Paul Lachine

El Banco Central Europeo en un mar de dudas

NEWPORT BEACH – Los puristas de los bancos centrales están confundidos. ¿Cómo es posible que el Banco Central Europeo, una institución germánica, se dedique ahora a comprar los bonos del estado emitidos por cinco de sus diecisiete miembros? ¿A qué se debe que esta autoridad monetaria actúe como una agencia fiscal? Supuestamente, ¿no es el BCE una institución políticamente independiente y operativamente autónoma comprometida con la lucha contra la inflación y la protección de la moneda?

Sí y no. Y esa respuesta refleja las alarmantes realidades de los bancos centrales actuales (o, para ser más exactos, de los bancos centrales luego de la burbuja, en un mundo de excesos de endeudamiento y preocupaciones sobre la deuda soberana). También ilumina el final que se perfila para una eurozona confundida e inquieta.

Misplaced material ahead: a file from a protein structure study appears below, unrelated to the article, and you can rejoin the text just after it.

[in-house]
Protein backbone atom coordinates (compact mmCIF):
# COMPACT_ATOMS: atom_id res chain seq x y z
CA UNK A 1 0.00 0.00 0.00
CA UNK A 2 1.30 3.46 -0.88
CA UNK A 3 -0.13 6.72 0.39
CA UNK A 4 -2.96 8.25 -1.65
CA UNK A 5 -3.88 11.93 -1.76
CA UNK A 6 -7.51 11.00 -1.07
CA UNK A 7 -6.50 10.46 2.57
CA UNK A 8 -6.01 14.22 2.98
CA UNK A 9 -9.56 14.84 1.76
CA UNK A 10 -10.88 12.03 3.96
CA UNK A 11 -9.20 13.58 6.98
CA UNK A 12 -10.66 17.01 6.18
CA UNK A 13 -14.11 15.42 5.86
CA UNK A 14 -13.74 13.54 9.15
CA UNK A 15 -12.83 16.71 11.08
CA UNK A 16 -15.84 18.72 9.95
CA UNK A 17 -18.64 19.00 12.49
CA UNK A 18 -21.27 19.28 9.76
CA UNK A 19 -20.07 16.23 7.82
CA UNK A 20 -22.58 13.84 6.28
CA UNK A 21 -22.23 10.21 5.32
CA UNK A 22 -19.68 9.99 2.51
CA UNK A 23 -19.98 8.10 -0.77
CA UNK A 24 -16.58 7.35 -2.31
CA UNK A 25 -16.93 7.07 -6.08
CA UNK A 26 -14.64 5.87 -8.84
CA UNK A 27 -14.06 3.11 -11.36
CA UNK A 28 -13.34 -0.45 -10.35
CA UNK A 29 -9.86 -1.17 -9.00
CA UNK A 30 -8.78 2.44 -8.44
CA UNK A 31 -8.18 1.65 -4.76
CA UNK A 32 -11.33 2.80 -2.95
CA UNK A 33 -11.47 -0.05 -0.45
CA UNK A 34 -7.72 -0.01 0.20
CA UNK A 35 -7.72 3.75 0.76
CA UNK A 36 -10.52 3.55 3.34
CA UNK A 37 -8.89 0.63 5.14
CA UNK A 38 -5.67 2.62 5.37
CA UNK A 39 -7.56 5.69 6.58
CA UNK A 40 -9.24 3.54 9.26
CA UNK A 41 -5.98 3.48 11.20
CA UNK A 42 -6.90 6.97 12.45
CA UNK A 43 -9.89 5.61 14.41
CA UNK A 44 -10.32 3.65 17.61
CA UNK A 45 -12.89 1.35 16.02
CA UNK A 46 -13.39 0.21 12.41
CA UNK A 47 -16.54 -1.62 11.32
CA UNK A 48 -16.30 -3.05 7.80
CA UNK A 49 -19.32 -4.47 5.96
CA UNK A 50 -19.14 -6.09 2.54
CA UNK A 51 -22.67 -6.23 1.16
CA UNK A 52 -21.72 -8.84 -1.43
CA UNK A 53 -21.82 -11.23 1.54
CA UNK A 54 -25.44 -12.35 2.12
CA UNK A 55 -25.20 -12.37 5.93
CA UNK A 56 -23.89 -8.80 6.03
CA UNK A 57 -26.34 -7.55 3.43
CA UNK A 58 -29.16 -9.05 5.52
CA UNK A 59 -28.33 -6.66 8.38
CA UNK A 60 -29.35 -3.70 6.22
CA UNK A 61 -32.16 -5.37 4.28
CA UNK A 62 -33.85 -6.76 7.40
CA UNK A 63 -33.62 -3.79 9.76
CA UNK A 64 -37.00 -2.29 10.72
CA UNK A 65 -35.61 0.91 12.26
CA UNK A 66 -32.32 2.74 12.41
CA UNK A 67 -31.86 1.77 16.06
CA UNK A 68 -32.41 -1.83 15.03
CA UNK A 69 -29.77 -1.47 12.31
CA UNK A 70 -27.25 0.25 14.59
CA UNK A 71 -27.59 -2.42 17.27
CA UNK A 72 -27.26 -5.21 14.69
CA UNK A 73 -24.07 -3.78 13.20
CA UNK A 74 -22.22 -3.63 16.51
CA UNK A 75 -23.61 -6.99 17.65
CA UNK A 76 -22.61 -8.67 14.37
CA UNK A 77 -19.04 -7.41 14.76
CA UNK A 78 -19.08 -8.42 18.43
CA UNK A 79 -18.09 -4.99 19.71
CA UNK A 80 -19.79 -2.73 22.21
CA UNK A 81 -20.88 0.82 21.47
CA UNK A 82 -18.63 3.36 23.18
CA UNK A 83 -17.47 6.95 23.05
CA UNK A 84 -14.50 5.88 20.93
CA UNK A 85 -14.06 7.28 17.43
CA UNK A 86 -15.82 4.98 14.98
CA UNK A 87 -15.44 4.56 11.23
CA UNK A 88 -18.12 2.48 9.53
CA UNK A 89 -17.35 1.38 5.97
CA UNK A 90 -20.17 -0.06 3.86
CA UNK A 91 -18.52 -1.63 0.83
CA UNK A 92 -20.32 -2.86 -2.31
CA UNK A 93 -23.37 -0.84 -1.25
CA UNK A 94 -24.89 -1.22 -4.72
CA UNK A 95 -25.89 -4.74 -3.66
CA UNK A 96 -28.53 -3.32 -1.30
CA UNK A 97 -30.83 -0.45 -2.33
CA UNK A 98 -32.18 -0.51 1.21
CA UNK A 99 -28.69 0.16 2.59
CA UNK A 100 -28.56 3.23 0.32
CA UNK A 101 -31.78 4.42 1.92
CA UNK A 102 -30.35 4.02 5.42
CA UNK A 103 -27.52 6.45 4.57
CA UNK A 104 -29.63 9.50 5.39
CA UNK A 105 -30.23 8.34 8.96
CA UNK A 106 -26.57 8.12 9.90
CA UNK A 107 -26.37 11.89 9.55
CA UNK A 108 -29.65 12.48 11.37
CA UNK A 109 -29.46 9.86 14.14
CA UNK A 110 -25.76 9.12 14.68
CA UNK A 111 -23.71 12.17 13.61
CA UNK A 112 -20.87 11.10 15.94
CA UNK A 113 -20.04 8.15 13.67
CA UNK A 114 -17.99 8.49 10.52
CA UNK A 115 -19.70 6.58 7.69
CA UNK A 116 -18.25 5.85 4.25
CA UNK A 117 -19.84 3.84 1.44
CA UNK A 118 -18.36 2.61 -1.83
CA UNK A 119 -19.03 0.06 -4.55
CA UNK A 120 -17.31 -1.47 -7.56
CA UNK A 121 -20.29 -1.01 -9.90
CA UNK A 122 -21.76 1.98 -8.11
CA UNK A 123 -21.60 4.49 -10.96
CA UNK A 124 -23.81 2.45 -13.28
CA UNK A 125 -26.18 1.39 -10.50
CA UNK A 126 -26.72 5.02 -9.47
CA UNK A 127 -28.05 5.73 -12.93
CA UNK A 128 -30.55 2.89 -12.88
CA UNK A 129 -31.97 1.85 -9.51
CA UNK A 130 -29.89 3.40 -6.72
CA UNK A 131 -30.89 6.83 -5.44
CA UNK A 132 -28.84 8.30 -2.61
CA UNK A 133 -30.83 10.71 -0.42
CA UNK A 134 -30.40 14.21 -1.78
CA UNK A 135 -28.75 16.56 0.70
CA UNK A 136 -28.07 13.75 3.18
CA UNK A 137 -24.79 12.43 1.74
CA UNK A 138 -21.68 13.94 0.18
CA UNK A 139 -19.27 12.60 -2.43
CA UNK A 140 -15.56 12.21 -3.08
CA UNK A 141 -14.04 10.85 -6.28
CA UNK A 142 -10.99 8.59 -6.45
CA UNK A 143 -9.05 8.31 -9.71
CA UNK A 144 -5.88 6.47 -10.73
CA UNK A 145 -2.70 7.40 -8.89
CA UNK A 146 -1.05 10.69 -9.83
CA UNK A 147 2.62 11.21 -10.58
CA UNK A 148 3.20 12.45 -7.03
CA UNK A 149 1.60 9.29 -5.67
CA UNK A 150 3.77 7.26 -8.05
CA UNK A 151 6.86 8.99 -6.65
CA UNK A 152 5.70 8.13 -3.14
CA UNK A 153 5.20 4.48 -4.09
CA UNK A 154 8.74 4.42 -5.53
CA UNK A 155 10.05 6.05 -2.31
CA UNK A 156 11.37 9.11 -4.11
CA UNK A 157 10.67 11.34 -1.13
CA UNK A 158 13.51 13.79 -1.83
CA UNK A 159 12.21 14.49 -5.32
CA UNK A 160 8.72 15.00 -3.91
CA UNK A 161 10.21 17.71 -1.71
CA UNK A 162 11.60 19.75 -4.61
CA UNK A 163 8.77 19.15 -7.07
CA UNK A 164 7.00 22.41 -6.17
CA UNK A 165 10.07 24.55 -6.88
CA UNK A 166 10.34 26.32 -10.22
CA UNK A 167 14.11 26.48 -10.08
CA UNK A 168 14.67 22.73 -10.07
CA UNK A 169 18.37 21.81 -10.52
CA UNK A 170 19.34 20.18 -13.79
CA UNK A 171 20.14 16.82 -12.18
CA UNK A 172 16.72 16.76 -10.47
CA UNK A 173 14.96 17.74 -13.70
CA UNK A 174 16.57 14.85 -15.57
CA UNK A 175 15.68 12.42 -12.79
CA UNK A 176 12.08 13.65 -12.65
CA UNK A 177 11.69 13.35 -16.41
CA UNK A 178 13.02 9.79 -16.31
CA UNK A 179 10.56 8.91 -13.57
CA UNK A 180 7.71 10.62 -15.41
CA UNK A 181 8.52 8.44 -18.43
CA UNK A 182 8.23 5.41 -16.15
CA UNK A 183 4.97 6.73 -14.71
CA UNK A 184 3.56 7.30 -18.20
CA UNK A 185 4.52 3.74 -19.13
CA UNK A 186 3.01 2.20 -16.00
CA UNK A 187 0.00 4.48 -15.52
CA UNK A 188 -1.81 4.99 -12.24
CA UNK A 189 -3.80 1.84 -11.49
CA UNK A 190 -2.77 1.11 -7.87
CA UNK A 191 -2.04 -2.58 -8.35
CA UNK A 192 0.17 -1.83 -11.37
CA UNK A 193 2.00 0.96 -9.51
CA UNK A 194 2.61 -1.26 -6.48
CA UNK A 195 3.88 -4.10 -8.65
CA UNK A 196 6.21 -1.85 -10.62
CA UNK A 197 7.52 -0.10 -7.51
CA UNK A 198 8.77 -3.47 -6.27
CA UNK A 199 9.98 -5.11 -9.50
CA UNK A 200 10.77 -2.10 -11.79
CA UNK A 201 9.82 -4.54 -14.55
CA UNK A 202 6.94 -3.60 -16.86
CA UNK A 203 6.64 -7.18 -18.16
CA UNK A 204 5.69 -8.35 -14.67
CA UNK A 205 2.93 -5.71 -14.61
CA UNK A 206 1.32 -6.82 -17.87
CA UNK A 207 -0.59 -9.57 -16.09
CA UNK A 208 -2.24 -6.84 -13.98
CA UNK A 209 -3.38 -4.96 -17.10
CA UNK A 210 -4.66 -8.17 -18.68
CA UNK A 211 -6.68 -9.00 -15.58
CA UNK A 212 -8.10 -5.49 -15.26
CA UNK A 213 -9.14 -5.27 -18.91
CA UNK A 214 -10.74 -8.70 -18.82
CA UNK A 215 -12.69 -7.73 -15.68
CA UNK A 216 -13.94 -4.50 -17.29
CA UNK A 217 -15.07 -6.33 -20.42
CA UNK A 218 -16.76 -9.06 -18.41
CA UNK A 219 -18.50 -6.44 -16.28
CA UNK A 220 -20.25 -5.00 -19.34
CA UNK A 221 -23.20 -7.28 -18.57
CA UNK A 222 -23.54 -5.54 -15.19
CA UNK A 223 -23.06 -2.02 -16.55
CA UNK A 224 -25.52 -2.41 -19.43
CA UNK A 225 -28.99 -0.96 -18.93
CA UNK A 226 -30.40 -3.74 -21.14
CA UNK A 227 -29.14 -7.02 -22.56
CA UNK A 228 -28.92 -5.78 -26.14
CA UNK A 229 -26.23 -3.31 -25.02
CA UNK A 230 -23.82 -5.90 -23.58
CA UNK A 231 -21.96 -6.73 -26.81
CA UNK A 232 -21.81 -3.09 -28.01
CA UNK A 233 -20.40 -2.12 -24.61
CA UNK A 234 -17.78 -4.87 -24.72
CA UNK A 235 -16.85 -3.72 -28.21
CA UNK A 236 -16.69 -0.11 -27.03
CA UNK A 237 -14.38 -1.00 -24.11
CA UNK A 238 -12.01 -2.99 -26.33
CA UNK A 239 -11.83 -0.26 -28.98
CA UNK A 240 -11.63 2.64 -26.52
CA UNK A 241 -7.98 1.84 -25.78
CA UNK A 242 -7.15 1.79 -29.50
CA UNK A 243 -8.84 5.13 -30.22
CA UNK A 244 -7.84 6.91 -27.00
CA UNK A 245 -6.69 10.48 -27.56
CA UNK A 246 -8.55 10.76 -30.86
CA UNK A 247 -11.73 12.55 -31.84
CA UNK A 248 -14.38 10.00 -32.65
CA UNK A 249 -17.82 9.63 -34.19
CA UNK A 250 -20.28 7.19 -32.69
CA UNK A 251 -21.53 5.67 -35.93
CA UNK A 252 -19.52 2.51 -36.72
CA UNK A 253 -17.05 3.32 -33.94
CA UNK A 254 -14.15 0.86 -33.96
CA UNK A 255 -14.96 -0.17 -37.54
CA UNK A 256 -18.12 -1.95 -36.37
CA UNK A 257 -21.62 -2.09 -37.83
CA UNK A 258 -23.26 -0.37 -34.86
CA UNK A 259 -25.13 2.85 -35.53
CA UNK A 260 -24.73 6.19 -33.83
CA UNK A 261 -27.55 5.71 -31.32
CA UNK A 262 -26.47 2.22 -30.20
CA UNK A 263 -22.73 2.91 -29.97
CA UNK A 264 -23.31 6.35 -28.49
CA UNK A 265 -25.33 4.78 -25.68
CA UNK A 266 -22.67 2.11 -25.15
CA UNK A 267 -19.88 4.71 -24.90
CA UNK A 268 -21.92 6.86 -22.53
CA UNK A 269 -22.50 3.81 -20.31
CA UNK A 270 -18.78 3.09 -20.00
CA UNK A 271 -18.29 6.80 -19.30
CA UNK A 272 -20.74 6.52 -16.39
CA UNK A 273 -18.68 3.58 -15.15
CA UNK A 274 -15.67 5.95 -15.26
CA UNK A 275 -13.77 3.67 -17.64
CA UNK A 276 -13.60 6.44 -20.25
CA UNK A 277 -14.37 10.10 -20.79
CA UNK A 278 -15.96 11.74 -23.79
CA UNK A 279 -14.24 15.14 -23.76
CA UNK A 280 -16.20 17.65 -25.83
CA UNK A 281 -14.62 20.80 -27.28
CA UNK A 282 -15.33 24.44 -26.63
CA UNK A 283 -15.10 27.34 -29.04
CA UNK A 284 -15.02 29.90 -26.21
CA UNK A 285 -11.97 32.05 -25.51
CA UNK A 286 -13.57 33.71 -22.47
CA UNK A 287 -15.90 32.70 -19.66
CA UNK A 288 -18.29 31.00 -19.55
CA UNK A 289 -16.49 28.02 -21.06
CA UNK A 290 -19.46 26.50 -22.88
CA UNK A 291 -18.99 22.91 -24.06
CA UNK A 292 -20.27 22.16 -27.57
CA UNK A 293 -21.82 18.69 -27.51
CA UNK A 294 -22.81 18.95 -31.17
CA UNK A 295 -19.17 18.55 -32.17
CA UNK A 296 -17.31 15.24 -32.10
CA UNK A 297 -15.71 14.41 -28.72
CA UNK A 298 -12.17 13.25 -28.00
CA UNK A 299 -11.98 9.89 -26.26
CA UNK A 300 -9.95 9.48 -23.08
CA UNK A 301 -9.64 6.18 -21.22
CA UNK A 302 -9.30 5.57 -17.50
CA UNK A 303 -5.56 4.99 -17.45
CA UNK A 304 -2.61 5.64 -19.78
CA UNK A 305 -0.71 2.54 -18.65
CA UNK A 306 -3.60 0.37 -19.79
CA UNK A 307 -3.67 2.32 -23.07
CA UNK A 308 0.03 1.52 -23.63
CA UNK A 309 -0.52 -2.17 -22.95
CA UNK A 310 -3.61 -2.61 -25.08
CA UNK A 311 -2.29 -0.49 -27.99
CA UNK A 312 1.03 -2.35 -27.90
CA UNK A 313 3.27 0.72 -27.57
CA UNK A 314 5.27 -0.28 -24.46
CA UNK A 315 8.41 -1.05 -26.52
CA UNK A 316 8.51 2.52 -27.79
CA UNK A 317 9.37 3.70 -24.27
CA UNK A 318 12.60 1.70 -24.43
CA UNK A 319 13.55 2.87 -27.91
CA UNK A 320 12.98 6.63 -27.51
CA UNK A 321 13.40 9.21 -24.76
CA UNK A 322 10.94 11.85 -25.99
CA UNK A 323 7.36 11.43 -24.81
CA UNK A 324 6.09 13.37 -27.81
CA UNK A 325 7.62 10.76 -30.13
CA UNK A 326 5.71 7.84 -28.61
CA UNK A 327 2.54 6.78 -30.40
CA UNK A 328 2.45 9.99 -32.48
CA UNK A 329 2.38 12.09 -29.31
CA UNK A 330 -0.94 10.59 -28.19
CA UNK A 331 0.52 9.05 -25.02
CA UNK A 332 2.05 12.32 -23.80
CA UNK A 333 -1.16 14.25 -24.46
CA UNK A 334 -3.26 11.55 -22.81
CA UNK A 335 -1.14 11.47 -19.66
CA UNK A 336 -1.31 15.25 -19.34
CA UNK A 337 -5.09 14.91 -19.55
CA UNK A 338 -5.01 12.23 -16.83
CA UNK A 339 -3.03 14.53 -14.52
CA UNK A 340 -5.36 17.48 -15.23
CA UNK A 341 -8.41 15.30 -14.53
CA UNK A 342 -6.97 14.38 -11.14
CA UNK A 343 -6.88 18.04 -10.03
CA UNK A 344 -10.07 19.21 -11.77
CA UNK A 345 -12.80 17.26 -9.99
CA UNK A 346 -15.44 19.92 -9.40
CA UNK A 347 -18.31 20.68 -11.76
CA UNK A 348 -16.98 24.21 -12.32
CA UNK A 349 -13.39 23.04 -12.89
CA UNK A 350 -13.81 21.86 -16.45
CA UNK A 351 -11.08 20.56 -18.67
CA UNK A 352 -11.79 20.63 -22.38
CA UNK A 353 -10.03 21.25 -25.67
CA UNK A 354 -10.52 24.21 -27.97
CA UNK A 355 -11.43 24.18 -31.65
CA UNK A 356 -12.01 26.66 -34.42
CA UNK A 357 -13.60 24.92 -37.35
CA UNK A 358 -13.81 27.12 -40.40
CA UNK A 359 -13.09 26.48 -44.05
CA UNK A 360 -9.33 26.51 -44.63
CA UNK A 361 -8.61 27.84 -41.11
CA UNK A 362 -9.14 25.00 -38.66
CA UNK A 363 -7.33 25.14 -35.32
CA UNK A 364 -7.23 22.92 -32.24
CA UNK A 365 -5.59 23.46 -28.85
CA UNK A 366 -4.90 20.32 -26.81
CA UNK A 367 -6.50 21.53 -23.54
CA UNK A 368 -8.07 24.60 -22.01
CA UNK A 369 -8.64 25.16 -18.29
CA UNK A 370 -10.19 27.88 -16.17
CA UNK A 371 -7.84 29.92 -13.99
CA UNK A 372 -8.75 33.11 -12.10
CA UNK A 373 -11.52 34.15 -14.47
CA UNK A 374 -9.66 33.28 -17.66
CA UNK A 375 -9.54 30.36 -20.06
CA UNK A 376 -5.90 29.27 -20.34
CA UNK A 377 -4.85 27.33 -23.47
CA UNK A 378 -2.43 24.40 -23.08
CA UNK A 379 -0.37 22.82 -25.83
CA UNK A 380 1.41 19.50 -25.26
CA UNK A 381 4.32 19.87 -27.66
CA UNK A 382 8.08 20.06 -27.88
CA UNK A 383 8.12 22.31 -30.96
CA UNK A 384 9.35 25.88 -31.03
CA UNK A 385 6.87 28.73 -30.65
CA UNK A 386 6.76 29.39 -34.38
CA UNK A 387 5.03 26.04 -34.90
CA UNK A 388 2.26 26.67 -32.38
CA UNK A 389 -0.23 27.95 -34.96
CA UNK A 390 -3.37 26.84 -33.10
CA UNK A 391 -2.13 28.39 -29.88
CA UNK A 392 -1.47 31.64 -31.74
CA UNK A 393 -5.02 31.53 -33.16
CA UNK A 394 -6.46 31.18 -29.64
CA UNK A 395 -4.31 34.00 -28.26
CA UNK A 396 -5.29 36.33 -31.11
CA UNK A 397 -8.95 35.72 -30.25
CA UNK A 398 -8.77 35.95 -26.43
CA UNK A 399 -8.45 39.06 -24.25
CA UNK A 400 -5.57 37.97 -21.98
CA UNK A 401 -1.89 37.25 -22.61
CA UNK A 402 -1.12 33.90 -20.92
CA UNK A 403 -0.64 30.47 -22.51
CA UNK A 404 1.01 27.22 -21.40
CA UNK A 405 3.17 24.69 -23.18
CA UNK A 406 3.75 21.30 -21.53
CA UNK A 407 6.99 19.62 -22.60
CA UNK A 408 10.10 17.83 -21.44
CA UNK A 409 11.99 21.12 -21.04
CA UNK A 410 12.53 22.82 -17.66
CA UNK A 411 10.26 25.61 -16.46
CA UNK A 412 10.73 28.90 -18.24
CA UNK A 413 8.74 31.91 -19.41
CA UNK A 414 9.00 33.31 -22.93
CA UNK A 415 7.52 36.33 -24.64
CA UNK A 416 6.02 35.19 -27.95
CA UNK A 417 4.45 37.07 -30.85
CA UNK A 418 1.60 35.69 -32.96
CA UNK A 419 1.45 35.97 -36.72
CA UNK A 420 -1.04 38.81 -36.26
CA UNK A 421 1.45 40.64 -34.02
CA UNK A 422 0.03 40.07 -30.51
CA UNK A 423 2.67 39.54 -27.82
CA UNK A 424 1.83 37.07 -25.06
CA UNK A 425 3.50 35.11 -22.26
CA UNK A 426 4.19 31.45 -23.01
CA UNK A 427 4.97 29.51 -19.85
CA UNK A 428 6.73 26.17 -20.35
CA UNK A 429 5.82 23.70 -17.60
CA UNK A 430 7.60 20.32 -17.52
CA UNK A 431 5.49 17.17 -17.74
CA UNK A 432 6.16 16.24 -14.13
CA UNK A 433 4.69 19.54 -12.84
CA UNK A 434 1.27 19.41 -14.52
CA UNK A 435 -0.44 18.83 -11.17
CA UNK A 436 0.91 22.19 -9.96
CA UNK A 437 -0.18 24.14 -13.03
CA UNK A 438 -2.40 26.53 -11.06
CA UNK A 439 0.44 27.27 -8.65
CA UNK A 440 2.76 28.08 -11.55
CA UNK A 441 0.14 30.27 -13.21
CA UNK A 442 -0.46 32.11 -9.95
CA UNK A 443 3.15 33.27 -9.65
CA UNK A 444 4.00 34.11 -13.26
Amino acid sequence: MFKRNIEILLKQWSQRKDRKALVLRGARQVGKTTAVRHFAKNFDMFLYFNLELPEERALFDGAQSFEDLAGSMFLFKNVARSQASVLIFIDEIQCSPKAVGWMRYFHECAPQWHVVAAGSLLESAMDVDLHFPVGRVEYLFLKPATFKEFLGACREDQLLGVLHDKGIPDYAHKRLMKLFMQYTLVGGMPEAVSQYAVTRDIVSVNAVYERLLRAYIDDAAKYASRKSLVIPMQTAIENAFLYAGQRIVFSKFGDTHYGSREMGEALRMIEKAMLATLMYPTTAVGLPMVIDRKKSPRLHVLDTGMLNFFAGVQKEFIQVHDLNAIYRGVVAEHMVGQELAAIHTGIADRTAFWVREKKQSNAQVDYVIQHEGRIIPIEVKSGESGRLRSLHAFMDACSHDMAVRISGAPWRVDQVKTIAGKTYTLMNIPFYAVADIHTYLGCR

Una analogía marítima simplifica parte de la complejidad. Imagine que llaman a un agilísimo navío de la Guardia Costera rescatar un barco en apuros. Mientras el rescate tiene lugar, el navío descubre que debe salvar además a otras dos embarcaciones de mayor calado. Lo hace, pero no antes de que su capitán reciba garantías de que otro barco con más capacidad está en camino para ayudar.

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